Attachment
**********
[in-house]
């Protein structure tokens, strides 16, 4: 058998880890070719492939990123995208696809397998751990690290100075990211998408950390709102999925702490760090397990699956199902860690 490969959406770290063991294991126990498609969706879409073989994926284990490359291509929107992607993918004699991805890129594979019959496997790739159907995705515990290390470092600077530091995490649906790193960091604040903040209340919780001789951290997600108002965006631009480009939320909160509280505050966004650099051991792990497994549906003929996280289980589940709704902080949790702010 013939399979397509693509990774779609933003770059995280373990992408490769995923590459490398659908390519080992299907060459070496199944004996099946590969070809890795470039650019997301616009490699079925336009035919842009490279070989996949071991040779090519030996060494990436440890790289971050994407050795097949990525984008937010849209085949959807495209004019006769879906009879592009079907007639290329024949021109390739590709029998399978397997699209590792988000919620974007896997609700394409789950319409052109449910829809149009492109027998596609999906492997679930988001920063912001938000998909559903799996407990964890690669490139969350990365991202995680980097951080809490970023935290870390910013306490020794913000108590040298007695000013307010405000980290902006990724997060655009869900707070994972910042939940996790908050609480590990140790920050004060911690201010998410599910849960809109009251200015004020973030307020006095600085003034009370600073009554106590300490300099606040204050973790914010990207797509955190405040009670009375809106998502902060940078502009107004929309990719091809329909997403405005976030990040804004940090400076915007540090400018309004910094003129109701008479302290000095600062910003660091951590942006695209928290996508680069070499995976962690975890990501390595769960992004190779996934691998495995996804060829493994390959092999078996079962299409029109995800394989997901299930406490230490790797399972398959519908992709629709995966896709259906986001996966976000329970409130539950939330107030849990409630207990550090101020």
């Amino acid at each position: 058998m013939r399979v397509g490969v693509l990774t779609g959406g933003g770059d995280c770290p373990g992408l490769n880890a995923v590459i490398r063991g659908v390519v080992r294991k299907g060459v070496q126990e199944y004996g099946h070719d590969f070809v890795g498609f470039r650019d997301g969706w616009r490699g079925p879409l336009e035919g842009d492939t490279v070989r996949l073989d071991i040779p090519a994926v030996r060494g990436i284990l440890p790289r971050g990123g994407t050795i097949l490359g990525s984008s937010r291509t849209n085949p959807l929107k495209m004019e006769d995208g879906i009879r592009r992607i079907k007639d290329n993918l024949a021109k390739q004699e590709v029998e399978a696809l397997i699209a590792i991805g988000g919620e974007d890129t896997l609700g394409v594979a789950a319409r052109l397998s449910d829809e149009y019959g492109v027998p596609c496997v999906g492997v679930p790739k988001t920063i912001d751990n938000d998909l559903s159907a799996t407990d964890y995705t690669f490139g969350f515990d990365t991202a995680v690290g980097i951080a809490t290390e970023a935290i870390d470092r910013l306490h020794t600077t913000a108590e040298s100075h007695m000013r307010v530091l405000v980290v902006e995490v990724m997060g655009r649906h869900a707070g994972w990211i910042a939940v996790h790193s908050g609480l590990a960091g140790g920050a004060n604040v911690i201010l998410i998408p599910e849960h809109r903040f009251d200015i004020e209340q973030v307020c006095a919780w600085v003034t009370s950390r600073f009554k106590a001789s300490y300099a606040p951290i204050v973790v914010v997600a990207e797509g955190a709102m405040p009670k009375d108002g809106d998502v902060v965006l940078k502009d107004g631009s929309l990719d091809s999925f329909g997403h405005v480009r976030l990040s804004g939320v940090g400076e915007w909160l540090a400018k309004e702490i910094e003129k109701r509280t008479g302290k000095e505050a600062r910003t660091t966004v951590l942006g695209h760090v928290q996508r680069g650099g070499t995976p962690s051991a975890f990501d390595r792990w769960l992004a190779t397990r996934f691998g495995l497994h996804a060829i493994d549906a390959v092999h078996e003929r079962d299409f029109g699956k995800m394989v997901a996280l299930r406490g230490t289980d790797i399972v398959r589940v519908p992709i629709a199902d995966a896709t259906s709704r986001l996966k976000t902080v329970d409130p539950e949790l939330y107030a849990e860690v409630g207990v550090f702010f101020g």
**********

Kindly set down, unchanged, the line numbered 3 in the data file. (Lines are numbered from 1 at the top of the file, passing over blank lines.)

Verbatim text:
């Amino acid at each position: 058998m013939r399979v397509g490969v693509l990774t779609g959406g933003g770059d995280c770290p373990g992408l490769n880890a995923v590459i490398r063991g659908v390519v080992r294991k299907g060459v070496q126990e199944y004996g099946h070719d590969f070809v890795g498609f470039r650019d997301g969706w616009r490699g079925p879409l336009e035919g842009d492939t490279v070989r996949l073989d071991i040779p090519a994926v030996r060494g990436i284990l440890p790289r971050g990123g994407t050795i097949l490359g990525s984008s937010r291509t849209n085949p959807l929107k495209m004019e006769d995208g879906i009879r592009r992607i079907k007639d290329n993918l024949a021109k390739q004699e590709v029998e399978a696809l397997i699209a590792i991805g988000g919620e974007d890129t896997l609700g394409v594979a789950a319409r052109l397998s449910d829809e149009y019959g492109v027998p596609c496997v999906g492997v679930p790739k988001t920063i912001d751990n938000d998909l559903s159907a799996t407990d964890y995705t690669f490139g969350f515990d990365t991202a995680v690290g980097i951080a809490t290390e970023a935290i870390d470092r910013l306490h020794t600077t913000a108590e040298s100075h007695m000013r307010v530091l405000v980290v902006e995490v990724m997060g655009r649906h869900a707070g994972w990211i910042a939940v996790h790193s908050g609480l590990a960091g140790g920050a004060n604040v911690i201010l998410i998408p599910e849960h809109r903040f009251d200015i004020e209340q973030v307020c006095a919780w600085v003034t009370s950390r600073f009554k106590a001789s300490y300099a606040p951290i204050v973790v914010v997600a990207e797509g955190a709102m405040p009670k009375d108002g809106d998502v902060v965006l940078k502009d107004g631009s929309l990719d091809s999925f329909g997403h405005v480009r976030l990040s804004g939320v940090g400076e915007w909160l540090a400018k309004e702490i910094e003129k109701r509280t008479g302290k000095e505050a600062r910003t660091t966004v951590l942006g695209h760090v928290q996508r680069g650099g070499t995976p962690s051991a975890f990501d390595r792990w769960l992004a190779t397990r996934f691998g495995l497994h996804a060829i493994d549906a390959v092999h078996e003929r079962d299409f029109g699956k995800m394989v997901a996280l299930r406490g230490t289980d790797i399972v398959r589940v519908p992709i629709a199902d995966a896709t259906s709704r986001l996966k976000t902080v329970d409130p539950e949790l939330y107030a849990e860690v409630g207990v550090f702010f101020g």